Next-level procurement and CRE
While pressure mounts from the C-suite to tackle broader and more challenging CRE agendas, skill gaps are becoming evident. Competing demands to reduce costs and improve workplace productivity have fueled growth in the CRE outsourcing market since 2011, and that growth is expected to continue over the next three years.
The involvement of procurement in real estate works most effectively when goals such as employee engagement and innovation are stated as shared objectives, along with price. Many CRE teams are engaging in transformative outsourcing relationships involving performance-based incentives, key performance indicators and risk-sharing to generate value from deeper partnerships. These long-term relationships can enable service providers to make more knowledgeable, personalized recommendations in CRE planning strategy.
However, corporate real estate executives share a concern that procurement is not familiar enough with the real estate function to work together toward strategic goals. In the GCRES, 58 percent of CRE executives said that procurement has a limited knowledge of real estate and the nature and complexity of the services being procured. Yet, procurement has a critical role to play in furthering the evolution of CRE outsourcing.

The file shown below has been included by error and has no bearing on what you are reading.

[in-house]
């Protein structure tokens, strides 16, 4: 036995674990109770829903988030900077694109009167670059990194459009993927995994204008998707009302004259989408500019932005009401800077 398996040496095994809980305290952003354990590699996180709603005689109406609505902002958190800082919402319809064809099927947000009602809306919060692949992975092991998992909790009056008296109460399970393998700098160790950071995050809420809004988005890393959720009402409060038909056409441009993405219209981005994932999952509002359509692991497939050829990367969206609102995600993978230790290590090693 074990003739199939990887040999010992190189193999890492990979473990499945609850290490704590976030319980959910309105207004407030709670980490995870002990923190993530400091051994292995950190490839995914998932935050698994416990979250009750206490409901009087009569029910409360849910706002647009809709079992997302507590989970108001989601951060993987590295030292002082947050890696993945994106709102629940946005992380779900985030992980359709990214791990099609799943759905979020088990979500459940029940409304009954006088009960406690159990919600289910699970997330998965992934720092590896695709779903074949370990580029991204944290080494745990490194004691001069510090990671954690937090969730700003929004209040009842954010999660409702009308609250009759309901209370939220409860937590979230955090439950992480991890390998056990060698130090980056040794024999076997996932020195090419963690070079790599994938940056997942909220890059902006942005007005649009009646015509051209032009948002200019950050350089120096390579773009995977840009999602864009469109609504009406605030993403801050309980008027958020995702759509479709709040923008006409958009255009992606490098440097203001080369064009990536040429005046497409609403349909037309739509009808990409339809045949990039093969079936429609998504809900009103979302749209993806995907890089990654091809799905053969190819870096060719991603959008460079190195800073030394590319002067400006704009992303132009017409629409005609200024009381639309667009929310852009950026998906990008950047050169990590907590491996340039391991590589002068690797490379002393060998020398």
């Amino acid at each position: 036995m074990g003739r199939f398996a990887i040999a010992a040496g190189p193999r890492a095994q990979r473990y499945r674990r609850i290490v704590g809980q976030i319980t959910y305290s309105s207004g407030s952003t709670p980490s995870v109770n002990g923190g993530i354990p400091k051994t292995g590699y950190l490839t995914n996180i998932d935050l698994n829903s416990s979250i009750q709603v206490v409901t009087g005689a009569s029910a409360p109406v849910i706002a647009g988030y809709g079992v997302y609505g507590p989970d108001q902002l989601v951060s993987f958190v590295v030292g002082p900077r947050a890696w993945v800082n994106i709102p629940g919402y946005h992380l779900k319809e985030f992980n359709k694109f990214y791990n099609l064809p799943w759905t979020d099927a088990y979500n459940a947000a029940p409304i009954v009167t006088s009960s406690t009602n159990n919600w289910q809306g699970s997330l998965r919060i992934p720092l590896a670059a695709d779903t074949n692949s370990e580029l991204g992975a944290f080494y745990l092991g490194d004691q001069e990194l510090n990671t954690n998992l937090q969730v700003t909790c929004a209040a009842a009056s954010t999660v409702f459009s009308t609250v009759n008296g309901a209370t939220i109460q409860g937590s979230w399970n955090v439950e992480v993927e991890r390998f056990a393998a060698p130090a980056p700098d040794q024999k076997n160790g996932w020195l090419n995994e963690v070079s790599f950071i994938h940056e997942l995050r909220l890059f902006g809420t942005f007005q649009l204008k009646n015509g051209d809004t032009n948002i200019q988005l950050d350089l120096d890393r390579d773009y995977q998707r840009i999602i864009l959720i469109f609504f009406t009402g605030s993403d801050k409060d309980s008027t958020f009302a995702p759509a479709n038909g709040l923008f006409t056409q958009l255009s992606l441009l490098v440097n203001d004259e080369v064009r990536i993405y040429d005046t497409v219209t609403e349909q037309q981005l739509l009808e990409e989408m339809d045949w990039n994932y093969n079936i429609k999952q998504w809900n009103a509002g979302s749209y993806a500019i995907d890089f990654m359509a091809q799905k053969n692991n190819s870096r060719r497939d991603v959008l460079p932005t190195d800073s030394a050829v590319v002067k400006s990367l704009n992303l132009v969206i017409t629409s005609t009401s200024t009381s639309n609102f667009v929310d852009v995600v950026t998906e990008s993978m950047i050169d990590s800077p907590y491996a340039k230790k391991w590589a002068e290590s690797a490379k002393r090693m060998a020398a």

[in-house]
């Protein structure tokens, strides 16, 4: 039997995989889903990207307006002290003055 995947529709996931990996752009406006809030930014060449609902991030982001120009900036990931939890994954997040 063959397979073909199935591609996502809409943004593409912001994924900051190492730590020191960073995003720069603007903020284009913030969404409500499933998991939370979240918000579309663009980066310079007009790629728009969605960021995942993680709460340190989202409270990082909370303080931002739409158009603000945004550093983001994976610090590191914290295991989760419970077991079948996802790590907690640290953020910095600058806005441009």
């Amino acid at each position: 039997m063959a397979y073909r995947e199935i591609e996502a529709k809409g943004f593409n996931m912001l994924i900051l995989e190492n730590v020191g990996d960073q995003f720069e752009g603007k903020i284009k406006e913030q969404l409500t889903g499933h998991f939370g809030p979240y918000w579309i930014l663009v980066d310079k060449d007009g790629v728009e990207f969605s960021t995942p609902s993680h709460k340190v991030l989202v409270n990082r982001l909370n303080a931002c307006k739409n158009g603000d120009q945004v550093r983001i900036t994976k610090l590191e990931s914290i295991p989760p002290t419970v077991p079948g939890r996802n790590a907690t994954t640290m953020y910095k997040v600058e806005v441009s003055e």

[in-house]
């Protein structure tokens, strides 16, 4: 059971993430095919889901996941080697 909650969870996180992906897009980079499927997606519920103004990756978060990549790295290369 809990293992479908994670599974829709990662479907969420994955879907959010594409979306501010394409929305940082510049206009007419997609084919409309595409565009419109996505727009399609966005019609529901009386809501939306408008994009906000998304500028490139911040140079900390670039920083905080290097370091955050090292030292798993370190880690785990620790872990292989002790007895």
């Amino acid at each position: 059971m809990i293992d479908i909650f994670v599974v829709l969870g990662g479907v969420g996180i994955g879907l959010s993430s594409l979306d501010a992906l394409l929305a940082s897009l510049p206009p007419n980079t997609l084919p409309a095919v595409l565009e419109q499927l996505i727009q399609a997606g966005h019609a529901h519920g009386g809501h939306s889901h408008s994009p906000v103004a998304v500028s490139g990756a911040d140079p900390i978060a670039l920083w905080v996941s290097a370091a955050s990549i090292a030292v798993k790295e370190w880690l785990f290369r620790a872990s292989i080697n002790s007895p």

More organizations have begun formalizing collaborative organizational structures that position CRE teams as partners with HR, IT and finance, a trend expected to continue as CRE teams respond to pressure to shift a singular focus on cost-cutting to more nuanced workplace productivity objectives. Together, CRE and procurement have the opportunity to pursue this model of shared services integration that could potentially benefit workers, workplace and real estate portfolio productivity alike.
Through CRE partnerships, strategic sourcing professionals are poised to create value for the enterprise through worker enablement, talent attraction and retention, and employee engagement. The right real estate partner with the right strategy can help optimize the balance sheet and meet corporate goals ranging from M&A to sustainability. As CRE outsourcing becomes a strategic priority, procurement can serve as a catalyst for furthering collaboration, productivity and collaboration.
JLL is committed to helping CRE organizations understand and navigate the intricacies of commercial real estate. Our platform makes the difference with 48,000+ professionals and 1,000 locations linked by a single management structure, so you can expect one experience around the globe. No other firm has more LEED professionals who can help meet your sustainability goals. Because we manage 600+ million square feet of corporate space, we have the experience and scale to operate facilities with maximum efficiency, safety and employ comfort. For more, visit